An Ohio city is considering whether dispatchers should send ambulances to every overdose call they get, after the number of overdoses this year has already exceeded last year’s total.
Dan Picard, a Middletown city councilman, proposed a “three strikes” limit for opioid addicts after the number of overdoses jumped from 532 last year to 577 so far this year, including 51 deaths, compared to 74 in all of 2016, reported the Journal-News.
“I want to send a message to the world that you don’t want to come to Middletown to overdose because someone might not come with Narcan and save your life,” Picard said. “We need to put a fear about overdosing in Middletown.”
The 61-year-old Picard, who isn’t seeking re-election, suggested issuing a court summons to overdose victims and require them to complete community service to work off the cost of their emergency medical services call and a dose of the life-saving Narcan drug.
If they fail to do so following two overdoses, 911 dispatchers could refuse to send help on their third call.
“If the dispatcher determines that the person who’s overdosed is someone who’s been part of the program for two previous overdoses and has not completed the community service and has not cooperated in the program, then we wouldn’t dispatch,” Picard told WLWT-TV.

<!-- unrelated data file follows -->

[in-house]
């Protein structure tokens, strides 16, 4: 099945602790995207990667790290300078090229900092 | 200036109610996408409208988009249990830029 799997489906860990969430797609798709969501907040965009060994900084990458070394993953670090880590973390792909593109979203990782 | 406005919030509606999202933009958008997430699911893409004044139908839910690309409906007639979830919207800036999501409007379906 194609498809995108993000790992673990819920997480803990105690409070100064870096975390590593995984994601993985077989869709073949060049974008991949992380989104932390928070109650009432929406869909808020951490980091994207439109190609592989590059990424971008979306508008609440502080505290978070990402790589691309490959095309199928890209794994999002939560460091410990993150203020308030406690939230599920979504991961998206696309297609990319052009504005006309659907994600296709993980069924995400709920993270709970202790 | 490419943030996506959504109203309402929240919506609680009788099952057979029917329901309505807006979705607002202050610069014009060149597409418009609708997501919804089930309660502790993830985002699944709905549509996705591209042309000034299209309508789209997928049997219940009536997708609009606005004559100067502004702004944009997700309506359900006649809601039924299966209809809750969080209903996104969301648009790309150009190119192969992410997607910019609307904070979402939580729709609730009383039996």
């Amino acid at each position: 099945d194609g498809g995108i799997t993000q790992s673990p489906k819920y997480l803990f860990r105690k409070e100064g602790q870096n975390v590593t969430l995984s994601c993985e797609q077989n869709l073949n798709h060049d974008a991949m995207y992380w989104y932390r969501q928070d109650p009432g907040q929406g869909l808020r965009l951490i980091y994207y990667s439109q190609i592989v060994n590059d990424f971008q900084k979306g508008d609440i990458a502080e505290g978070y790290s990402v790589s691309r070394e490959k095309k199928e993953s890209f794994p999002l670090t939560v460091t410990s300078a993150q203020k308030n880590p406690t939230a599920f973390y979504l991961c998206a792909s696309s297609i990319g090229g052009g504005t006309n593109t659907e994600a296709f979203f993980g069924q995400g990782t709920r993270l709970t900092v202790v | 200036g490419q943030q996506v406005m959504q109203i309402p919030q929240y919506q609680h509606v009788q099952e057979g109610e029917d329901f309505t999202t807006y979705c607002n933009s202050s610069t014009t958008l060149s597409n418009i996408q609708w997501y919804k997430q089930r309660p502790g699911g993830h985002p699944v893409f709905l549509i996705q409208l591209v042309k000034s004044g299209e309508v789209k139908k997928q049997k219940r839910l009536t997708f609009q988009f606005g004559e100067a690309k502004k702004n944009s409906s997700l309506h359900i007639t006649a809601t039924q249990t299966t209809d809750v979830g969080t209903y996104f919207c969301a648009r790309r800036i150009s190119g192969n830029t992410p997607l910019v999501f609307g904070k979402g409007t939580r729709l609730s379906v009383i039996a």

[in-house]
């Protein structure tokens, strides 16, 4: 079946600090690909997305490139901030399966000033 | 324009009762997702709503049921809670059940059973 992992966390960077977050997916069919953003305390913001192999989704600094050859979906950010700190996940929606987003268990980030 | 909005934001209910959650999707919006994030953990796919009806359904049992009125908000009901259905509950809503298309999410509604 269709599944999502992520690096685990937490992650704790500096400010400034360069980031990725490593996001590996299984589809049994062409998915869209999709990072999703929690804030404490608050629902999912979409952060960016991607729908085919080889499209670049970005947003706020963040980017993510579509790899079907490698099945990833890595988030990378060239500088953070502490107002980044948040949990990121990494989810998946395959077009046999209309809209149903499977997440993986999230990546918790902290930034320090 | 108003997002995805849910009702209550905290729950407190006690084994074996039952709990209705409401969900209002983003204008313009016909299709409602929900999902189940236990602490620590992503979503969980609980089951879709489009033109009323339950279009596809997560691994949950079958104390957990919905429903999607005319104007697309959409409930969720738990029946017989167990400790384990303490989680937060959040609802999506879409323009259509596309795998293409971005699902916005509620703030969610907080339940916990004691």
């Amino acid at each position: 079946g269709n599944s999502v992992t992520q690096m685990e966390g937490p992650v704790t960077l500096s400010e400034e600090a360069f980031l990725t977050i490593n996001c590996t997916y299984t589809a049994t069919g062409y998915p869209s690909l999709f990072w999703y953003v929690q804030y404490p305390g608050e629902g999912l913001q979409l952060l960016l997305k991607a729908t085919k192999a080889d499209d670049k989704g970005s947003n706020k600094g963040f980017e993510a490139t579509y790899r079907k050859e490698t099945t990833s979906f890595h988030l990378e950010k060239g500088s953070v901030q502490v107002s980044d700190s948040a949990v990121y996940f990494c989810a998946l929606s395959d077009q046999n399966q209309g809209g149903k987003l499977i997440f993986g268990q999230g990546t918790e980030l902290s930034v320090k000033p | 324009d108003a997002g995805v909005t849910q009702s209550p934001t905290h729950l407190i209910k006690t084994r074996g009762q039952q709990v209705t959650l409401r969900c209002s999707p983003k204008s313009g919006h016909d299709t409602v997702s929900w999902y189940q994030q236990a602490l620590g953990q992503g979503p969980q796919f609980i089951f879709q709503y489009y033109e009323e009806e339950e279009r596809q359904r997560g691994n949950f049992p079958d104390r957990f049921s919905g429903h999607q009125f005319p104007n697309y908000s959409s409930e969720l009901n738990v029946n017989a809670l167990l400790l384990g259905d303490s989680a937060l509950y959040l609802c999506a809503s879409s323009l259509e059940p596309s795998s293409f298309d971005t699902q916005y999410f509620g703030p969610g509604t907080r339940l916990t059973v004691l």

The city councilman pointed out that cancer patients don’t get free chemotherapy, and he said patients suffering heart attacks don’t get free bypass surgery on an EMS run.
The city budgeted $10,000 this year for Narcan, which revives overdose patients, but is on pace to spend $100,000 on the drug.
The fire chief said he understood Picard’s frustration, but the state law requires first responders to administer Narcan to overdose patients, and he pointed out that medics took an oath to care for those who are hurt, sick or injured — regardless of the cost.
“This is our standing order,” said Fire Chief Paul Lolli. “Our guys operate under standing orders and protocols set by the medical director. Unless directed otherwise, that’s what we have to do.”
First responders in southwest Ohio, which has been hit hard by the opioid epidemic, are suffering compassion fatigue from the frequency of overdose calls, reported the Cincinnati Enquirer.
“The situations that we’re coming upon have not been dealt with before,” said Lt. John Williams, of the Cincinnati Fire Department.
First responders are themselves in danger from overdosing on powerful synthetic opioids they may come into contact with, and they must remain hyper-vigilant about blood spatter and needle sticks to avoid hepatitis C and other blood-borne illness.
The state’s Department of Mental Health and Substance Abuse received $26 million in grant money, and some of that money will go toward helping first responders deal with the trauma they experience on the job.
Picard admits his proposal wouldn’t solve the city’s drug problem.
“We’ve got to do what we’ve got to do to maintain our financial security, and this is just costing us too much money,” Picard said.
The fire department is applying for grants and accepting donations to pay for Narcan.
The city manager declined to comment on Picard’s proposal until the city’s legal department could review it.